United States District Court, E.D. New York
L. IRIZARRY, CHIEF UNITED STATES DISTRICT JUDGE
se Petitioner Kevin Williams
(“Petitioner”) filed a petition for writ of
habeas corpus on August 23, 2010. (See Petition for
Writ of Habeas Corpus (“Petition”), Dkt. Entry
No. 1.) The Petition was stayed pending Petitioner's
exhaustion of state remedies. On November 6, 2014, Petitioner
moved for appointment of counsel (See Motion to
Appoint Counsel, Dkt. Entry No. 36), which this Court denied.
(See Order denying Motion to Appoint Counsel
(“Summary Order”), Dkt. Entry No. 40.) On March
30, 2016, this Court denied the Petition in its entirety.
(See Order Dismissing Petition for Writ of Habeas
Corpus (“Opinion & Order”), Dkt. Entry No.
55.) On April 22, 2016, Petitioner appealed the Opinion &
Order. (See Notice of Appeal, Dkt. Entry No. 58.)
The Second Circuit Court of Appeals dismissed the appeal.
(See Mandate of USCA, Dkt. Entry No. 59.)
now moves to vacate the denial of his Petition, pursuant to
Federal Rule of Civil Procedure 60(b)(1) and (6).
(See Notice of Motion to Vacate (“Mot. to
Vacate”), Dkt. Entry No. 60.) Respondent opposes.
(See Affidavit in Opposition (“Opp.”),
Dkt. Entry No. 61.) For the reasons set forth below,
Petitioner's motion to vacate is denied.
Standard of Review for a Rule 60(b) Motion
Rule 60(b) of the Federal Rules of Civil Procedure, the court
may relieve parties from final judgments, orders, or
proceedings for the following reasons:
(1) mistake, inadvertence, surprise, or excusable neglect;
(2) newly discovered evidence which by due diligence could
not have been discovered in time to move for a new trial
under Rule 59(b); (3) fraud (whether heretofore denominated
intrinsic or extrinsic), misrepresentation, or other
misconduct of an adverse party; (4) the judgment is void; (5)
the judgment has been satisfied, released, or discharged, or
a prior judgment upon which it is based has been reversed or
otherwise vacated, or it is no longer equitable that the
judgment should have prospective application; or (6) any
other reason justifying relief from the operation of the
Fed. R. Civ. P. 60 (b).
motion for reconsideration under Rule 60(b) is addressed to
the “sound discretion of the district court and . . .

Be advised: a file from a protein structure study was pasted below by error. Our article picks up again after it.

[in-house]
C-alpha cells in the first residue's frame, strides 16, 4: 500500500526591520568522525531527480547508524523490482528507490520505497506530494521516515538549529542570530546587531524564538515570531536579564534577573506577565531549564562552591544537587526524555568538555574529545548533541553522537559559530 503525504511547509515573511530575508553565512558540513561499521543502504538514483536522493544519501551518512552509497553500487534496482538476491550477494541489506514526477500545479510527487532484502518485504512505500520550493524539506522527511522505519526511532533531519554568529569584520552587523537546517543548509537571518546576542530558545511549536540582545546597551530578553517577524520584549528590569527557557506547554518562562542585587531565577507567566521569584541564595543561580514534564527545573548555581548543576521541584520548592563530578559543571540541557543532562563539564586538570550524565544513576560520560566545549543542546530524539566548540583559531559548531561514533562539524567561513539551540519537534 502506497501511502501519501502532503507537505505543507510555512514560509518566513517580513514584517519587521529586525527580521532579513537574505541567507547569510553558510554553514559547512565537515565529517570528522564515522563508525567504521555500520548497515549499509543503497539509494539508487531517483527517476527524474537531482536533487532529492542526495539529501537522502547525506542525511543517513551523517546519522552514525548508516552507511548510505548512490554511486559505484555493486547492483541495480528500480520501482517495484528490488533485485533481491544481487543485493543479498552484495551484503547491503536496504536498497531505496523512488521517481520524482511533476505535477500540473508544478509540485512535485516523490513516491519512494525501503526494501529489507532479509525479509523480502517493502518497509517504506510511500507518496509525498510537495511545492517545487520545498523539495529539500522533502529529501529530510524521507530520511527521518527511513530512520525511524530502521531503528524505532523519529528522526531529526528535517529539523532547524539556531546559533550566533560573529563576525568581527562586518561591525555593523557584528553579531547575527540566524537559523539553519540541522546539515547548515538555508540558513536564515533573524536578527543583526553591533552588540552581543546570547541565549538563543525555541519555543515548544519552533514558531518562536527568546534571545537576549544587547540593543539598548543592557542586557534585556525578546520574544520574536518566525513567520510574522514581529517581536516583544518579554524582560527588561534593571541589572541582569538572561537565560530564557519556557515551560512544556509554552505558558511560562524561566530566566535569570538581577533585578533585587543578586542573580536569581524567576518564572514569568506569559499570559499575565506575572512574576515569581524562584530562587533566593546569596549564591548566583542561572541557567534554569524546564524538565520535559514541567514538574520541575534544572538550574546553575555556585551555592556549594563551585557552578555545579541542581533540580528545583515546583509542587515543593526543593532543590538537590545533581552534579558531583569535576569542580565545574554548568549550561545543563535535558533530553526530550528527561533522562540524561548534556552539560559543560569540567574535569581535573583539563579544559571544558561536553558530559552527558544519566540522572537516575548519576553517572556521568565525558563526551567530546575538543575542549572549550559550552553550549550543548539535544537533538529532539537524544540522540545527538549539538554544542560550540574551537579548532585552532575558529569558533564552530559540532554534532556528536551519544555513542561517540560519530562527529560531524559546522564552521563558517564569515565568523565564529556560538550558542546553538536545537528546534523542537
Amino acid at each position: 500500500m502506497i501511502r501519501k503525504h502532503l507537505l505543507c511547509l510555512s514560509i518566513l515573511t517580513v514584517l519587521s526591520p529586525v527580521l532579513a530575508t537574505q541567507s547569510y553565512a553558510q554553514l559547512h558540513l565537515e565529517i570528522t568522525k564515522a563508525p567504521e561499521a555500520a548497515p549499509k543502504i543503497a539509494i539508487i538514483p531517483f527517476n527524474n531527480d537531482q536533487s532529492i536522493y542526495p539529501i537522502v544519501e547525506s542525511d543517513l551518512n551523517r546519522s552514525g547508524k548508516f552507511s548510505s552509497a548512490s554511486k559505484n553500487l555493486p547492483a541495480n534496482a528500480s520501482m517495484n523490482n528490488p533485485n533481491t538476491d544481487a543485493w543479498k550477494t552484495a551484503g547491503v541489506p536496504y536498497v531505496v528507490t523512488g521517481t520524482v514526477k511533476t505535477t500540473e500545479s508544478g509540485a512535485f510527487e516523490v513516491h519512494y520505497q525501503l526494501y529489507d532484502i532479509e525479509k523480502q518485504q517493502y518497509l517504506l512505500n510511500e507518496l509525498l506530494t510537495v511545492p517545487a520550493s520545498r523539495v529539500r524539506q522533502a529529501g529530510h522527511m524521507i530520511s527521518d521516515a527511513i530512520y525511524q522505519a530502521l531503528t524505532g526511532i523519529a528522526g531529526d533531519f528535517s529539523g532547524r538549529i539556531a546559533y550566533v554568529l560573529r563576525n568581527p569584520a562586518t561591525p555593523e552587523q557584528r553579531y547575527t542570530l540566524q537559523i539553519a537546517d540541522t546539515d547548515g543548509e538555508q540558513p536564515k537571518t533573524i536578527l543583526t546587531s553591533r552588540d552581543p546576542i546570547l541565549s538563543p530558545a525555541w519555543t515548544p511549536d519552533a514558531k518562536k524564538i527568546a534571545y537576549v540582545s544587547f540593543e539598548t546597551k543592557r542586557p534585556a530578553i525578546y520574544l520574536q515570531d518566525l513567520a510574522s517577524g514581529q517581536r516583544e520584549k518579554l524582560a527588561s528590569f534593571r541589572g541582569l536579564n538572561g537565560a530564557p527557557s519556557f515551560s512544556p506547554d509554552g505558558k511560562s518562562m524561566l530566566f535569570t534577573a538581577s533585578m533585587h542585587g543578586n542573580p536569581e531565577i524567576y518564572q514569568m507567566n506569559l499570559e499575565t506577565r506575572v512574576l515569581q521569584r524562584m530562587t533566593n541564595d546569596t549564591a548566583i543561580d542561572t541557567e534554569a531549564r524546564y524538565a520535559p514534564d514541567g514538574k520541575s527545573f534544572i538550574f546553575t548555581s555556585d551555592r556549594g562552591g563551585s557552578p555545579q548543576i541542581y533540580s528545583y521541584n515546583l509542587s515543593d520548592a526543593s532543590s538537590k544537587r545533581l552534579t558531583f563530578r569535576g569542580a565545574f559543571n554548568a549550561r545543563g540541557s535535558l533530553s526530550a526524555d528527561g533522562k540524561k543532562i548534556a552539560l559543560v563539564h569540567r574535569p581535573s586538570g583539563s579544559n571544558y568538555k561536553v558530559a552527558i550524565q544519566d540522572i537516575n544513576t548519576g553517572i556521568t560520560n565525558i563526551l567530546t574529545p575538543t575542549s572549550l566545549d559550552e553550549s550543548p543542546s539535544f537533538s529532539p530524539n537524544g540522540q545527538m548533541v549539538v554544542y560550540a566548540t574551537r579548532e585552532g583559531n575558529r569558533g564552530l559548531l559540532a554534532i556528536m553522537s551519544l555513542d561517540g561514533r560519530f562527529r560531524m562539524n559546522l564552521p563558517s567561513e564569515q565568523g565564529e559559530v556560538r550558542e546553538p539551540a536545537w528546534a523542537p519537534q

[is] generally granted only upon a showing of exceptional
circumstances.” Mendell v. Gollust, 909 F.2d
724, 731 (2d Cir. 1990), aff'd, 501 U.S. 115
(1991). Specifically, “a movant must establish that the
Court overlooked controlling decisions or factual matters
that were put before the Court.” Rodriguez v.
Keane, 2003 WL 21673624, at *1 (W.D.N.Y. July 16, 2003)
(citing Chan v. Reno, 6 F.Supp.2d 273, 274-75
(S.D.N.Y. 1998)). Thus, “reconsideration will generally
be denied unless the moving party can point to controlling
decisions or data that the court overlooked-matters, in other
words, that might reasonably be expected to alter the
conclusion reached by the court.” Shrader v. CSX
Trans., Inc., 70 F.3d 255, 257 (2d Cir. 1995) (citations
seeking relief under Rule 60(b)(6) “for any other
reason” is required to show “extraordinary
circumstances” justifying the reopening of a final
judgment and “[s]uch circumstances will rarely occur in
the habeas context.” Gonzales v. Crosby, 545
U.S. 524, 535 (2005). To prevail on a motion for
reconsideration under Rule 60(b), the movant must satisfy a
heavy burden, and although “a pro se litigant
‘should not be impaired by harsh application of
technical rules, ' he is not excused from producing
‘highly convincing evidence in support of his motion to
vacate a final judgment.'” Rodriguez, 2003
WL 21673624 at *1. Additionally, “it is well
established that a motion to reconsider should not be granted
where the moving party seeks solely to relitigate an issue
already decided . . . .” Niederland v. Chase,
425 Fed.Appx. 10, 12 (2d Cir. 2011) (internal quotations
Petitioner states that he seeks reconsideration of the
Opinion & Order, Petitioner's motion instead appears
to seek reconsideration of this Court's prior Summary
Order denying Petitioner's motion to appoint counsel.
(Mot. to Vacate at 3, 12.) In support of his motion, Petitioner
“asserts that the integrity of the habeas
corpus proceedings was impaired by the ‘Summary
Order' dated: November 12, 2014, in which
Petitioner's motion for the Assignment of
Counsel/Evidentiary Hearing was denied.” (Id.
at 12.) (emphasis in original). Petitioner argues that
“[h]ad this Court granted counsel and a hearing,
” the outcome of his habeas petition would have been
different, because “Petitioner would have been able to
prove beyond a reasonable doubt that he was/is Actually
Innocent.” (Id. at 12-13.) Petitioner does not
argue that anything in the Opinion & Order was erroneous.
Accordingly, the Court construes Petitioner's motion as a
motion to vacate the Summary Order, and not a motion to
vacate the Opinion & Order.
brings his motion under Rule 60(b)(1) and 60(b)(6). (Mot. to
Vacate at 11.) Under Federal Rule of Civil Procedure 60(c), a
motion filed under Rule 60(b)(1) must be made no more than a
year after the entry of the judgment. Petitioner has moved to
vacate the Summary Order over two years after it was filed
and after ...